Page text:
I am not someone who opens up easily. Anything and everything that has ever caused me minimal or considerable amounts of emotional harm has been stored away in a vault. The vault is like my protection and it remains sealed in the back of my mind until I need to throw something else in. Not only is therapy making me open the vault to re-live the awful moments, but it’s also making me feel them, too.

feelings

I hate feeling. I find it works better not to feel.

That’s the problem. It isn’t healthy.

This is something I need to do, but I don’t know if I can handle it. This is 15-20 years of thoughts or memories I intended to keep stashed away. Right now, logic prevails. I just hope irrationality is okay with giving up the wheel on this torturous road trip that’s in store.

New Year, Improving Me

It has been all over twitter, in my text messages, even my family members began to ask the question probed at the end of the year and into the new: What is your New Year’s Resolution(s)?

On and off for years, I would make a list or have one specific goal in mind. I would stick with it for a good portion of the year, while other times I would last two weeks before admitting defeat. I feel like there’s always this pressure to do something different or change in some way and if you don’t succeed then there goes the opportunity. “Better luck next year!” is the phrase I would tell myself and then attempt to start fresh the following January 1st.

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Photo Credit: Zac Durant

For some, it’s simple to stick to their list/goals because they’re determined to see things through. But for someone like myself, I lose momentum as quickly as it’s gained. Perhaps it has something to do with my issues relating to my depression and anxiety? I have no idea, but I intend to find out while working with my new therapist.

In the meantime, I know there are some aspects in my life I need to repair in order to better myself. Rather than making some list/goals I know I won’t complete, I figure I can do one thing that doesn’t guarantee defeat. I can just try.

This isn’t a ‘New Year, New Me’ post. It always turns out being ‘New Year, Same Me’. It’s time to make small baby steps to ease into necessary improvements without the insane pressures of needing to do something drastic.

This year I am doing something I haven’t done and I’m optimistic that this will be helpful. ‘New Year, Improving Me. Gradually.’ I’m just going to take my time and go at the pace I’m comfortable with.

I have to stay in my lane.

This is the year to get reacquainted with oneself.

Here I am.

Trying.

Rollercoaster of Bullshit

Right now I am feeling everything and nothing. From rage to total detachment; I have no idea what I’m feeling or not. The confusion I experience with this is suffocating me tighter than if a snake was wrapping itself around my neck, squeezing until the lights go out. It sounds ridiculous, right? Now, imagine going through this on a regular basis- I mean, really, how does someone not know how they are feeling? What kind of mind fuckery is that?

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Credit: Akira Hojo

I am over all this up and down, rollercoaster of emotion bullshit, but these were the cards I was dealt and now I have to fucking deal with it.

There is no such thing as “normal”, I’m aware of that, yet it is something I crave. I want to be able to wake up and have an understanding for why it is I feel the way I feel. I want to be able to do something I love without being weighed down by the mass of dismay that keeps me shackled to a bed. I want to have a real reason for the darkness.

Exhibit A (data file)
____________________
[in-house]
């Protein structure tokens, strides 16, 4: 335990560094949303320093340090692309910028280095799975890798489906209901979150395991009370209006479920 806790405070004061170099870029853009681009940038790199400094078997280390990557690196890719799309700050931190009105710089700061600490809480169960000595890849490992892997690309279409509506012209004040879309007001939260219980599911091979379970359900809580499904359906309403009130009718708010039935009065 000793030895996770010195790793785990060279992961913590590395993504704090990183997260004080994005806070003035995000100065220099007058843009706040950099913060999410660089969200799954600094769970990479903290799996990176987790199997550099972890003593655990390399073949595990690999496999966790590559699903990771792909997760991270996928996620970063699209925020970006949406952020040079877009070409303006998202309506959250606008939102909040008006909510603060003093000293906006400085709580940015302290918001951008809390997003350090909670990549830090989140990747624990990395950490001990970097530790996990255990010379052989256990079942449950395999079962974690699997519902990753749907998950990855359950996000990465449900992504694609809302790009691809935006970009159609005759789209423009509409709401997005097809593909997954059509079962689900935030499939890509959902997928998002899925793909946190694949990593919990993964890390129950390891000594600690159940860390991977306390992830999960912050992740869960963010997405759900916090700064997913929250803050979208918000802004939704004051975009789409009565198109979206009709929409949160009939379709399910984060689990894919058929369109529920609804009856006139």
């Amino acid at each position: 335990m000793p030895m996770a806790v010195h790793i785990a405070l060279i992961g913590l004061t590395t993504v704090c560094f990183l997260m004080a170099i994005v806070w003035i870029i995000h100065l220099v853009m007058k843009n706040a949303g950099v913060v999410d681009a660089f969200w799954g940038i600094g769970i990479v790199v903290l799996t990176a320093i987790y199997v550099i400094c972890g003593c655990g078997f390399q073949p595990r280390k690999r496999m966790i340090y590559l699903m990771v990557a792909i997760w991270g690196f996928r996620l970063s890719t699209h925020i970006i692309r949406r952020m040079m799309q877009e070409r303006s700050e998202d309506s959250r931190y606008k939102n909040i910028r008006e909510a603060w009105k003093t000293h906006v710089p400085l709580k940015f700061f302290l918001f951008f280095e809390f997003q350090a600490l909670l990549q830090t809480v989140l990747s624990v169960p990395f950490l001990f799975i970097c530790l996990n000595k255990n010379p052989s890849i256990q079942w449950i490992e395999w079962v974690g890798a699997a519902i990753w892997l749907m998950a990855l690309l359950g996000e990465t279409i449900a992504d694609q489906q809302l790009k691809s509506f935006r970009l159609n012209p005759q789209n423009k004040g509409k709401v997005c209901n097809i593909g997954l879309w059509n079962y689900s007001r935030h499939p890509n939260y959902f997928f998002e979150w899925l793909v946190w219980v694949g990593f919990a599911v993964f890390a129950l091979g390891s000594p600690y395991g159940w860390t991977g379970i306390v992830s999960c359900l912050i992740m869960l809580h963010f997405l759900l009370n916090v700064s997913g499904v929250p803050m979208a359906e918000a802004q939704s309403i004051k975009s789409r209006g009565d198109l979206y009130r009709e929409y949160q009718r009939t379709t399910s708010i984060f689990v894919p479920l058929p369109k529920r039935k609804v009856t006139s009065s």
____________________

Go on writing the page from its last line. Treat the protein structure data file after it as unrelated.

I hate this goddamn depression and all the additional problems that arise with it. To end this dismal post, I don’t believe in suicide. (note: no need to worry about me on that front). It’s not the answer for me, and it will never be, but I fucking understand it.

 

**If you need help, or if someone you know needs help, please call the National Suicide Prevention Lifeline: 1-800-273-8255. Lines are open 24 hours, every day, for free and confidential help.**

Cutting Corners Doesn’t Work

Not only did I cave with smoking cigarettes to the point I was on the verge of buying two packs a week, but my drinking had increased significantly, too. It’s annoying as hell because I know for a fact that a cigarette and a drink are just a quick fix to bigger issues and there are healthier ways to manage stress/depression/anxiety, so why do I continue to go back to the things that only hurt me in the long run?

I could dive in to the innumerable amount of information around the web, or in the books, and post a research paper on why, but I am going to keep this blunt: I am either too lazy or too mentally weak to continue in the effort to push through to do things in a healthier manner.

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Source: Jordan Whitfield

It gets to a point where I am sick and tired of all the work and I want my results when I want them with no more waiting. Truth of the matter is things don’t work that way. I know that from my own experiences and witnessing it happen with other people that I know.

I cannot continue to make these shameful excuses to help me sleep at night while I’m cutting corners. That being said, I haven’t had a cigarette in almost 48 hours, same with booze. I’m not perfect but as long as I make the effort I should be fine.

If you want something done correctly it takes time to do it right. It doesn’t matter if you’re building a house, becoming a doctor, working on your mental health, trying to lose weight or build muscle; things take time if you want it done correctly.

I need to learn more patience because all this haste is setting me back. Starting all over again, time after time, is worse than making gradual improvements, but that’s just me and those are my thoughts.